1 results for Al Araji, Ghassan

  • A study Investigating the effects of osteopathic muscle energy technique on the viscoelasticity of skeletal muscle

    Al Araji, Ghassan (2006)

    Thesis
    Unitec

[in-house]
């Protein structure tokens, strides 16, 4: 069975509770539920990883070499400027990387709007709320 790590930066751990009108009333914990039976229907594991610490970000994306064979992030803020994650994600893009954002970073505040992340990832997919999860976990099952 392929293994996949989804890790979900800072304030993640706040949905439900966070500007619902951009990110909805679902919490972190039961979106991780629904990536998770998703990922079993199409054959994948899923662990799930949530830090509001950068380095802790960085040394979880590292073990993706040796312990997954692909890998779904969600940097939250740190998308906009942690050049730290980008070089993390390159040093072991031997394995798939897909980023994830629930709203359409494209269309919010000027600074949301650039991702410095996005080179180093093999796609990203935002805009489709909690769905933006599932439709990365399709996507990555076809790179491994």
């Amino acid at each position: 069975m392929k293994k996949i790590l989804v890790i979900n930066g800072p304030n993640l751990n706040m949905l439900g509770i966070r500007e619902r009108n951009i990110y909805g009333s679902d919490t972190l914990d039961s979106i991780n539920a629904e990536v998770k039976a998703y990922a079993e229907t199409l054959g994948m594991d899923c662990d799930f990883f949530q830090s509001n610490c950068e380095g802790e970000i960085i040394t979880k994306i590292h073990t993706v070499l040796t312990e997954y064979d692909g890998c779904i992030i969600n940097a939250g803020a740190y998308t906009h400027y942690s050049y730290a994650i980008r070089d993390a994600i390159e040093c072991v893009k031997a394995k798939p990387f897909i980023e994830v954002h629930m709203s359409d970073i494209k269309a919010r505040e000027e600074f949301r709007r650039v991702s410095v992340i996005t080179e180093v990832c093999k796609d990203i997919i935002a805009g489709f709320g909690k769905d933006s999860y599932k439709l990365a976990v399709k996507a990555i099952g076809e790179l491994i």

This study was performed to investigate the effects of an osteopathic treatment technique (muscle energy technique) on the viscoelasticity of skeletal muscle (biceps brachii). Fifteen 18-30 year old healthy non obese right handed male volunteers participated. Data collection was undertaken over four days with each subject attending two sessions separated by an interval of 1 day. On day one, three measurements of muscle viscoelasticity (stiffness, power of resistance) were taken from each individual participant’s left biceps brachii muscle. Measurements were made using a purpose designed force dial viscoelastometer. This device is designed to perform incremental compression of tissue and to calculate stress - strain data for muscle tissue during periods of controlled deformation. On day two, three measurements were again taken followed by five 10 second cycles of muscle energy technique on the subject’s left biceps brachii muscle; three further measurements were again taken post intervention. Analysis of deflection and resistance of the measuring probe was then plotted as a linear equation (y = kx +b). The deformed muscle tissue was conceptually modelled and represented using 3 subsequent springs in series, representing 3 different compartments (layers) of skeletal muscle. Indices of total compressive stiffness of skeletal muscle and specific power of resistance during tissue compression were calculated using multiple mathematical formulas. A comparative statistical analysis between pre-intervention and post-intervention data was performed with the single tailed paired samples t-test from the software program SPSS 12.0.1 for Windows. There was no significant difference in stiffness (95% CI = -0.06419 to 0.23786 degrees; t = 1.233; df = 14; P < 0.238) and power of resistance (95% CI = -0.00804 to 0.01988 degrees; t = -0.910; df = 14; P < 0.378) between pre-intervention and post-intervention states. After intervention the stiffness and power of resistance of the biceps brachii muscle did not decrease. The Cohen’s d post-hoc test showed that the effect size of the intervention was considered to be small, low, minor. No significant individual difference was demonstrated in terms of the stiffness (95% CI = -0.36715 to 0.07369 degrees; t = -1.428; df = 14; P < 0.175) and power of resistance (95% CI = -0.02503 to 0.01245 degrees; t = -0.719; df = 14; P < 0.484) between pre-intervention (baseline) trials for each subject. This study demonstrates that muscle energy technique did not decrease indices of viscoelasticity (stiffness and power of resistance) of the biceps brachii muscle. These findings encourage further research on the physiological background of MET.

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